Shale Gas and the Energy Mix

Europe’s energy mix

Europe’s economy and its people need energy which is sustainable, affordable, secure and reliable. Maintaining this supply in a resource constrained world, from both domestic indigenous resources and from other international markets, is one of the most significant challenges facing Europe today and in the future.  Governments must ensure that supply is adequate to meet demand whilst managing cost to the consumer and maintaining the competitiveness of our businesses and industries in an increasingly globalised market.

Where our energy comes from, and in what proportion, is commonly termed the ‘energy mix’. Within the European Union each Member State retains the right to determine what energy it uses and where it gets it from. The European Commission also confirms that Member States have the right to determine the conditions for exploiting their own energy resources, as long as they respect the need to preserve, protect and improve the quality of the environment.

This section looks at Europe’s current energy mix, its vision for energy in the future and how shale gas could help Europe achieve its energy goals.

Europe’s current energy mix

In 2011, the European Union covered its energy demand from oil (35%), gas (24%), solid fuels including coal (17%), nuclear (14%) and renewable energy (10%).

SGE table



European gas consumption

  • In 2012 the EU relied on imports for 65.6% of its gas consumption, increasing import dependency by 1.8% (Eurostat)
  • Russia continues to be Europe’s largest supplier of natural gas, closely followed by Norway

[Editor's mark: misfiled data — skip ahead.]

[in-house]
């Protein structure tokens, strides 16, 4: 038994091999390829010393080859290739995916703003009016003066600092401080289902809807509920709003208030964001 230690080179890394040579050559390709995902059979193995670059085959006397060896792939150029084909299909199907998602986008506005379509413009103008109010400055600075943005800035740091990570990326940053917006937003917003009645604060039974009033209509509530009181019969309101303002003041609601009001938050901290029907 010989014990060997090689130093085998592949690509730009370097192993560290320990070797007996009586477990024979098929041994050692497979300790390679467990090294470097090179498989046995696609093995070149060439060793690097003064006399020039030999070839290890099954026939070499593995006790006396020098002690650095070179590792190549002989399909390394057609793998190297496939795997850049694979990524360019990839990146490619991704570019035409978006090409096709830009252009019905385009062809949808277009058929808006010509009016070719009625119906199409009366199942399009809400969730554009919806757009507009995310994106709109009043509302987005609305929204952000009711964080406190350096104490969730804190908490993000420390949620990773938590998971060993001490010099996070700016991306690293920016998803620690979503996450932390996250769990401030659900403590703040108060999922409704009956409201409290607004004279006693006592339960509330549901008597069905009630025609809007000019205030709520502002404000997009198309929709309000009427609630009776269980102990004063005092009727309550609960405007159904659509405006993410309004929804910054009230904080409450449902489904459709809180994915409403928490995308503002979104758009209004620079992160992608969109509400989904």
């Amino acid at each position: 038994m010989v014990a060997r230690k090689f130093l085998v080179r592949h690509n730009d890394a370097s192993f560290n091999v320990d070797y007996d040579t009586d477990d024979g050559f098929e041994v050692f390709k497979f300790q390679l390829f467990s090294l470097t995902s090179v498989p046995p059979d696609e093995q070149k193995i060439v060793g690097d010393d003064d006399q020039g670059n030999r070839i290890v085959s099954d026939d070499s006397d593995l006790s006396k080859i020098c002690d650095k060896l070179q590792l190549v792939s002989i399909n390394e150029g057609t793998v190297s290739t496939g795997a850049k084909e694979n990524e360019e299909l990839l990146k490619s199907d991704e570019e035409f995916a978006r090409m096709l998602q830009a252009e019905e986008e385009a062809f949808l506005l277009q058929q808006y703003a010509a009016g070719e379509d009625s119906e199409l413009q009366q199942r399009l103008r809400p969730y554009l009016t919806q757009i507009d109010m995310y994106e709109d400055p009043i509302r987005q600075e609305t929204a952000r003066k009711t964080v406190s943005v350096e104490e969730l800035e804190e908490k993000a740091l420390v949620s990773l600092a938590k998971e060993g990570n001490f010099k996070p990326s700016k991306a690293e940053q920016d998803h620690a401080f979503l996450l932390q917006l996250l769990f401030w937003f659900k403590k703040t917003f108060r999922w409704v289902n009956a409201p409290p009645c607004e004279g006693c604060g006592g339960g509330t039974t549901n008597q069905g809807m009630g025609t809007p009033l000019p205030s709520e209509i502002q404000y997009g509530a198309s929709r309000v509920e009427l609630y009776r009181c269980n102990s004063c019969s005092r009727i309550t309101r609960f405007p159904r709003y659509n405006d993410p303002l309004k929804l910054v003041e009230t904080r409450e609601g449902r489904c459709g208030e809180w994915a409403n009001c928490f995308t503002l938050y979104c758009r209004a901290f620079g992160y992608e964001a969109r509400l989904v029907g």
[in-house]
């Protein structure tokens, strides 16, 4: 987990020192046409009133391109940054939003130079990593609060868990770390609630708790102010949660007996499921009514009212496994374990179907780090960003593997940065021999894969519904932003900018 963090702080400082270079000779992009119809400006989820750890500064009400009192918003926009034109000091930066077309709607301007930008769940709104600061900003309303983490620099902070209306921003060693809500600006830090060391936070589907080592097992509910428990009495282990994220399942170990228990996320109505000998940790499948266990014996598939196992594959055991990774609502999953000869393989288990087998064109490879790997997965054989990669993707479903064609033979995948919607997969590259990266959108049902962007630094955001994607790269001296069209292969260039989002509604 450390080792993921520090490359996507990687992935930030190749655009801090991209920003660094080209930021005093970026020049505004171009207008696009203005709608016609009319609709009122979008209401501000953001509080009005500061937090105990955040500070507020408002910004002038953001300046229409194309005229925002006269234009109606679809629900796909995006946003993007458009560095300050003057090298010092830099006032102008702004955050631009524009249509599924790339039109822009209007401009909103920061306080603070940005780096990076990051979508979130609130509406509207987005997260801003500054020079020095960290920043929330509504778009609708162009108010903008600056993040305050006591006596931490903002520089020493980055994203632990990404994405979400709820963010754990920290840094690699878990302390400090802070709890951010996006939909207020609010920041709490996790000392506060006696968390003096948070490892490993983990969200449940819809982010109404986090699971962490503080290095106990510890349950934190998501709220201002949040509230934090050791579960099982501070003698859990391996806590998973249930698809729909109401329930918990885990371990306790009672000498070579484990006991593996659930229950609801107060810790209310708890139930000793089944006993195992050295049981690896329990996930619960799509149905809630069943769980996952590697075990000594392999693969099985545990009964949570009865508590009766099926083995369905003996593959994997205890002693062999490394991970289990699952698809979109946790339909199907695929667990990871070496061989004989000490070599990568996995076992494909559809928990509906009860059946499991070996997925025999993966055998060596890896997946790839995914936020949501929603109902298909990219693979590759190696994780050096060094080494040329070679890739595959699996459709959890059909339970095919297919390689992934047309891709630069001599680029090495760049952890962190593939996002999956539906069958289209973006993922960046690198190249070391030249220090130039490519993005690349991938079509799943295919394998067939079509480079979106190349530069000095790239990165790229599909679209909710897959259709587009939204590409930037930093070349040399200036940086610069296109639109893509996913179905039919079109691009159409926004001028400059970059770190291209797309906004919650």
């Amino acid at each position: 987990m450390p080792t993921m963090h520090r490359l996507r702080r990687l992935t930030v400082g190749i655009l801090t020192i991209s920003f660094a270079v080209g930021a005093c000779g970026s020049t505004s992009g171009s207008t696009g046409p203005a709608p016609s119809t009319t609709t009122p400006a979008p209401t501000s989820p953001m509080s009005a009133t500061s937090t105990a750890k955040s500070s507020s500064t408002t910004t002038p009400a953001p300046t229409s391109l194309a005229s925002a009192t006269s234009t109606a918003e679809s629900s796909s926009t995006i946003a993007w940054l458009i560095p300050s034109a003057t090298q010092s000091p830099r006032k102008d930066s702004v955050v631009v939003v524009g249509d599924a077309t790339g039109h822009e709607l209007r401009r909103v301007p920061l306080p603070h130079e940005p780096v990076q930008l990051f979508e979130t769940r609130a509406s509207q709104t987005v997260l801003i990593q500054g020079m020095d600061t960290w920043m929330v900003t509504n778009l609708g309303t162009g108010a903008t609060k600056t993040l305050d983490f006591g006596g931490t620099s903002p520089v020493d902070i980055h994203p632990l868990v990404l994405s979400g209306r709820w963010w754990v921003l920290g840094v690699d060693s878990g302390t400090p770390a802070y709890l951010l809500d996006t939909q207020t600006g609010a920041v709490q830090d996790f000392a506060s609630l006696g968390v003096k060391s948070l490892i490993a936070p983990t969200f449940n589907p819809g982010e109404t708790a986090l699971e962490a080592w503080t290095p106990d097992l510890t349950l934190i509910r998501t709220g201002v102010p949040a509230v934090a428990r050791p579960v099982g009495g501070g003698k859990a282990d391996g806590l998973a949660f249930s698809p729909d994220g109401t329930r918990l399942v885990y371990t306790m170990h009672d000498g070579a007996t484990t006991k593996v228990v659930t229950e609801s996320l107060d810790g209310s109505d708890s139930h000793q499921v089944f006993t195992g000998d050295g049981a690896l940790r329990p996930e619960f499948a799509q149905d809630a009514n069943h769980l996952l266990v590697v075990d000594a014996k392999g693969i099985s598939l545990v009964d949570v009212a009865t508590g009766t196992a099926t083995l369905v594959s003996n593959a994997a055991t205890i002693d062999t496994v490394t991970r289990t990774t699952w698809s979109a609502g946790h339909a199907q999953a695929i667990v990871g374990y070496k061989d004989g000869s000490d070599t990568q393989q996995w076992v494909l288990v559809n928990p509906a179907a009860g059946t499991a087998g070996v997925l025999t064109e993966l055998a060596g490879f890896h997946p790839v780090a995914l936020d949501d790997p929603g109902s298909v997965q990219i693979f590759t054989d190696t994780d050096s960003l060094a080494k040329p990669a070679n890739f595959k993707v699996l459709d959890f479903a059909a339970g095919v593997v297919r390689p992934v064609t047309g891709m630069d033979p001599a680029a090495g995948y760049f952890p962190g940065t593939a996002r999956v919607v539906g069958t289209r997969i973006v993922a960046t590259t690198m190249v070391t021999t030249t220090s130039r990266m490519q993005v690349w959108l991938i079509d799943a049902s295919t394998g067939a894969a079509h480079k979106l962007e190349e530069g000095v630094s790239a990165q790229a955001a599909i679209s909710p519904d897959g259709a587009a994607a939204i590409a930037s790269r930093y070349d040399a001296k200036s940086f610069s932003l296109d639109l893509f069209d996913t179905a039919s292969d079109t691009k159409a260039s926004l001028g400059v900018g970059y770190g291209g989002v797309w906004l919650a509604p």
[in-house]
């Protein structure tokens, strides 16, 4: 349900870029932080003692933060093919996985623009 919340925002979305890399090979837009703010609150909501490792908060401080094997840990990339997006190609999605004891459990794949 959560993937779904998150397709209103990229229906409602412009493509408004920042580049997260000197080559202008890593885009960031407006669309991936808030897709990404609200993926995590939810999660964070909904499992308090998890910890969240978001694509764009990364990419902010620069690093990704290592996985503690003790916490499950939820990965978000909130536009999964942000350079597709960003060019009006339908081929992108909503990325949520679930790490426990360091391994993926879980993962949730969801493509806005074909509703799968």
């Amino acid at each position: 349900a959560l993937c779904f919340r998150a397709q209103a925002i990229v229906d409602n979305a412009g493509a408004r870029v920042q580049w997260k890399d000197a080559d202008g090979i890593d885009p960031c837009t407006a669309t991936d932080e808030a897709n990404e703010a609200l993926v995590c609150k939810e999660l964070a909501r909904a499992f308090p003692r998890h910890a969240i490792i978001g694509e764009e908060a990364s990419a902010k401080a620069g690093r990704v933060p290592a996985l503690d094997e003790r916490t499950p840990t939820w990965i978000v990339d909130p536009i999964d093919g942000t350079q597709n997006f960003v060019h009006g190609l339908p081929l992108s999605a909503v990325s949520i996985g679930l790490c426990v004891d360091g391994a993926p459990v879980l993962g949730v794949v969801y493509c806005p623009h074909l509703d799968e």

European gas production

  • 15 Member States depend on imports for at least 90% of their energy demand
  • EU gas production saw a decrease of in domestic production by 5.5% from 2011 to 2012
  • The UK saw a sharp decrease in production (-14%), followed by Germany (-12%) in the same year
  • While “traditional” gas deposits may be dwindling, many countries in Europe have significant deposits of shale gas. According to the US Energy Information Administration, total technically recoverable resources could reach 18 trillion cubic metres (tcm)
  • Since 2008, when the delivery of gas supplies to Europe was disrupted due to a transit disagreement between Russia and Ukraine, security of gas supply has been a major priority of EU energy policy
  • In May 2014, the European Commission published its European Energy Security Strategy together with an in-depth study of Member States’ energy dependence. The document stresses that Europe is still vulnerable to external geopolitical issues and therefore the EU needs ‘a hard-headed strategy for energy security which promotes resilience to these shocks and disruptions to energy supplies in the short term and reduced dependency on particular fuels, energy suppliers and routes in the long-term’

Europe’s energy vision

In May 2013 the European Council stressed the need to diversify Europe’s energy supply and develop indigenous energy resources to ensure the security of supply, stimulate economic growth and reduce the Union’s external energy dependency.

The European Union is committed to decarbonising Europe’s energy mix and has therefore made significant commitments to renewable energy with clear targets of 27% of Europe’s energy supply by 2030 and reducing carbon emissions by 40% of 1990 levels by 2030. Europe is also looking to diversify the source of its energy supply and manage cost.  One way it can do this is by reducing its dependency on imported energy and promoting domestic production.

However, Europe will still need to continue to rely on fossil fuels to ensure energy demands are met. With 27% of Europe’s energy set to come from renewable sources, 73% will need to be delivered from other parts of the energy mix. One policy option is to utilise natural gas as a less carbon intensive fuel to fill the gap until renewables gain a greater share of the energy mix and also reduce our increasing dependency on coal.